At the center of the painting, however, one student, perhaps the artist herself, turns and looks straight out at us, recalling Velasquez. This sort of great immediacy and almost photographic realism is also a persistent strain throughout much of the best Russian art of the period.
A section on "Russia in Italy" reveals one of the most beautiful paintings in the show, a sun-drenched view of the Bay of Naples from "The Terrace" by academician Silvestr Shchedrin, who went to Italy and stayed. "War & Peace" includes several caricatures dealing with the foibles of both Napoleon and the Russian aristocrats who emulated the French.
By the mid-19th century, Russian painters began at last to use European-derived styles to render more specifically Russian subject matter, developing the first national "school" of painting under Aleksei Venetsianov. Acquiring a small estate near Moscow, he began to focus on rural subjects, the serfs at work and quaint images of village life. His goal: "To depict nothing in any way different from how it appears in nature, and to obey it alone, without recourse to the style of any other artist.
Though soon overtaken by the flashier Karl Briullov, Venetsianov's followers have provided this exhibition with some of its most splendid paintings. Soroka one of many serfs who studied with Venetsianov, made portraits and magical landscapes that are among the wonders of this show. Krendovsky conjures Manet in his spacious "Square in a Provincial Town," with its precisely rendered parade of various types. Denisov's "Sailors at a Cobbler's" is a startling genre scene of the period.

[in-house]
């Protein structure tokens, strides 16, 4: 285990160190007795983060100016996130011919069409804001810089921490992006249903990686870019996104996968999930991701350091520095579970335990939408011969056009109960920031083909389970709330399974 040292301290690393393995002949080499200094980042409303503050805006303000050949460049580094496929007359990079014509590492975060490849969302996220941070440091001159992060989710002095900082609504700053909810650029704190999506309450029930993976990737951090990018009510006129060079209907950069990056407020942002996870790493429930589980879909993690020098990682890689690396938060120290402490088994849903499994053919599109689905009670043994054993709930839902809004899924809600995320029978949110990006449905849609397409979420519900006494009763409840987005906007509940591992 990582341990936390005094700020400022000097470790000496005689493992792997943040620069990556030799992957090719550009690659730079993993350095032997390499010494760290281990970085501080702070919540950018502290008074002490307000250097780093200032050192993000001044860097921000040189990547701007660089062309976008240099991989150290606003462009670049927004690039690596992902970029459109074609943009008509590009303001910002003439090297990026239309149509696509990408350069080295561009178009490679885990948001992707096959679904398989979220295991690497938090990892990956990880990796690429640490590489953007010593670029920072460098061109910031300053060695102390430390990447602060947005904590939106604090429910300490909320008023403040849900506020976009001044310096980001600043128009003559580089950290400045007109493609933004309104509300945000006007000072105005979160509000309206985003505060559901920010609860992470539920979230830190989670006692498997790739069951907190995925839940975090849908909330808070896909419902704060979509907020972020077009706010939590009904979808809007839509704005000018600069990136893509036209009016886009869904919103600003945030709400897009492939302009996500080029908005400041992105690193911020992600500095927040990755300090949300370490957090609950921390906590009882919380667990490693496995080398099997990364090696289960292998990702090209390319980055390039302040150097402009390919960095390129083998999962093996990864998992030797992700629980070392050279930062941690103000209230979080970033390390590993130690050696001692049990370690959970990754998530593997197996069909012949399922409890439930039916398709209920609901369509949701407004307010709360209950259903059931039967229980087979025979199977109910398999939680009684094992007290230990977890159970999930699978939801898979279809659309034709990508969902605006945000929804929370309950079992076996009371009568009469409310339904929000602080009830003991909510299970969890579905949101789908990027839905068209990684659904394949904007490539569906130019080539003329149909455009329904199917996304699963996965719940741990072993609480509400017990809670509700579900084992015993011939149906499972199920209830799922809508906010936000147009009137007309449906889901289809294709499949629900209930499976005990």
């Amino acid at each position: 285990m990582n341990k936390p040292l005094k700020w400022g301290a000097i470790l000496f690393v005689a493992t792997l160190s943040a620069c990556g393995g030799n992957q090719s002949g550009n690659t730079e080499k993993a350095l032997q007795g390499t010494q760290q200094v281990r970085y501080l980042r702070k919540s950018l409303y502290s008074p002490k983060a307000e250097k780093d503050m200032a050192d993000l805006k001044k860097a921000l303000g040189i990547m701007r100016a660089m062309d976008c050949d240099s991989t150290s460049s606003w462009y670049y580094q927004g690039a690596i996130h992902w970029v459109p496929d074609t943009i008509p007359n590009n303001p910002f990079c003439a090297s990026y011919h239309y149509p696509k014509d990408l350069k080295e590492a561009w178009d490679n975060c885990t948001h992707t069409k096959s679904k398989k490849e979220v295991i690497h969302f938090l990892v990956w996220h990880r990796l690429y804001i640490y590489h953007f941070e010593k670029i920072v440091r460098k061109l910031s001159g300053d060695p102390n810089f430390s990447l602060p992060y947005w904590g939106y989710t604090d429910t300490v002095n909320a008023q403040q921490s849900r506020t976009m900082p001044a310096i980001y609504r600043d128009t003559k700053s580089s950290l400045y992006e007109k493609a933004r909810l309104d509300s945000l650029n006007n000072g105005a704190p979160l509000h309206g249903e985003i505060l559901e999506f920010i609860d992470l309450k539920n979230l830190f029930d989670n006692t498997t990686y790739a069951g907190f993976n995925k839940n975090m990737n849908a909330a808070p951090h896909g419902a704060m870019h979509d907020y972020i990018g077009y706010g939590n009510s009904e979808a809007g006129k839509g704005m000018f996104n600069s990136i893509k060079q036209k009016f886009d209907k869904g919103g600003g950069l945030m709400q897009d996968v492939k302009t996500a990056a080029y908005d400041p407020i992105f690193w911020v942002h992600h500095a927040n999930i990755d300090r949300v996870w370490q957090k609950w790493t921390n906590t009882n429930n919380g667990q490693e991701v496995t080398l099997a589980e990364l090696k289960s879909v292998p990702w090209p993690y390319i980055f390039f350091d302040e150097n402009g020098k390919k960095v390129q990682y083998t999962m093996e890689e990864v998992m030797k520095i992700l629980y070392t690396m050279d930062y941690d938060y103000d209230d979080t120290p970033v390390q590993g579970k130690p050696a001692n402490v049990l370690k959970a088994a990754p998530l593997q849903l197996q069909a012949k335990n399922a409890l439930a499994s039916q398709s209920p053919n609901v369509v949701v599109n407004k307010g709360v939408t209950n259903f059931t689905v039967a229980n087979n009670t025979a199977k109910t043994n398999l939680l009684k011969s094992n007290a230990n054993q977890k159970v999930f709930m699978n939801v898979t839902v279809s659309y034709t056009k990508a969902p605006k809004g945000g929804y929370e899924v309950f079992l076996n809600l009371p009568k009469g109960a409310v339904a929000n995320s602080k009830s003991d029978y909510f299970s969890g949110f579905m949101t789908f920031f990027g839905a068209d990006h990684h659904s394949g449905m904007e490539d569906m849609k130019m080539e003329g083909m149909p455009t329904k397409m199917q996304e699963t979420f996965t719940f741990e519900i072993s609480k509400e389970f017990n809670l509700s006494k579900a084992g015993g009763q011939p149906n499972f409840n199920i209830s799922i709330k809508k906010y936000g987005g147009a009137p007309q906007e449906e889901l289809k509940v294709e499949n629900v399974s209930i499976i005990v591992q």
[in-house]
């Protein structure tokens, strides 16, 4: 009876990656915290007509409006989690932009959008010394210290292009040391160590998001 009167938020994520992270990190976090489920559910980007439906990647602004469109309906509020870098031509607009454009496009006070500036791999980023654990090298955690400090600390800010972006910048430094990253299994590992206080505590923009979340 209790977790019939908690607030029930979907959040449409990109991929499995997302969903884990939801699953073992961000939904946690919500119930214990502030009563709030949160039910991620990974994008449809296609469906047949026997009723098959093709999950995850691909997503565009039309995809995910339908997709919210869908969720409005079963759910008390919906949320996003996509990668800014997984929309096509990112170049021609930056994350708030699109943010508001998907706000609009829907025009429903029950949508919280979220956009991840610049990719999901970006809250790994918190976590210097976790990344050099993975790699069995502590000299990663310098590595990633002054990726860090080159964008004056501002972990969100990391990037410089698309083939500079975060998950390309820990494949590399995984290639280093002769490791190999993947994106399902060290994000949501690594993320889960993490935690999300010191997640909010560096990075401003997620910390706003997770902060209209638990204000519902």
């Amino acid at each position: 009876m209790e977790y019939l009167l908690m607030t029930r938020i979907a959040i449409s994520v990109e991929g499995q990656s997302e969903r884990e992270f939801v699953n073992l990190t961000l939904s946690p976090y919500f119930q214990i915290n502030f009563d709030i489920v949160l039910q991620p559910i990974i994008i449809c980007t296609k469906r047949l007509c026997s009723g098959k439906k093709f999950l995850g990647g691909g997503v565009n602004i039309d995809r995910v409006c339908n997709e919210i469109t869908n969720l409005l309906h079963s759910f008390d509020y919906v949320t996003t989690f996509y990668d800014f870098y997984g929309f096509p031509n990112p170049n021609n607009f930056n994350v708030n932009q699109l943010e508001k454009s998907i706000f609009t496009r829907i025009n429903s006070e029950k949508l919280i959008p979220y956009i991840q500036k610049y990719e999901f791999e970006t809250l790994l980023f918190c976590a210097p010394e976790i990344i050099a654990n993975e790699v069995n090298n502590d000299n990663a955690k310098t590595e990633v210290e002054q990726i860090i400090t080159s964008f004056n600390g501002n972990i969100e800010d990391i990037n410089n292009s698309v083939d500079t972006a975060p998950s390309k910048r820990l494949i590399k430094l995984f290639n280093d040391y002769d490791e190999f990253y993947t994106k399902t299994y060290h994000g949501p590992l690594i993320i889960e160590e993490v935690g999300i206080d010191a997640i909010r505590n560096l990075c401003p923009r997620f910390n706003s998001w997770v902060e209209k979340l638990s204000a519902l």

After 1860, this realist tradition became politically engaged in narrative preaching with a group called "The Wanderers," forerunners of socialist realism, and here the exhibition wisely concludes.
It makes a major point, however. When the Russian avant-grade artists of the early 20th century turned up Malevich, Chagall, Kandinsky, Rodchenko, et al. -- they did not, as has been surmised, spring out of nowhere. They had a solid tradition and open communication lines going, eclipsed or not.
This exhibition came about when the curator of the University of Minnesota Art Gallery, Barbara Shissler, walked into the ministry of culture during a visit to Russia in 1974. "There had been many exhibitions of art from Russian musemums, but none of Russian art," she says. The result: "The Art of Russia, 1800-1850" opened at her museum last October. After stopping at four other university galleries in the Midwest, it is now winding up at the Renwick, where it will remain through Nov. 12.
As elsewhere, several related concerts, courses, tours and films have been organized around the show, here by the Smithsonian Associates, which charges a fee. A free lecture on Russian Art of the period will be given Tuesday, Aug. 7 at 8 p.m. at the Renwick. CAPTION: Picture, Detail from a portrait by Karl Briullow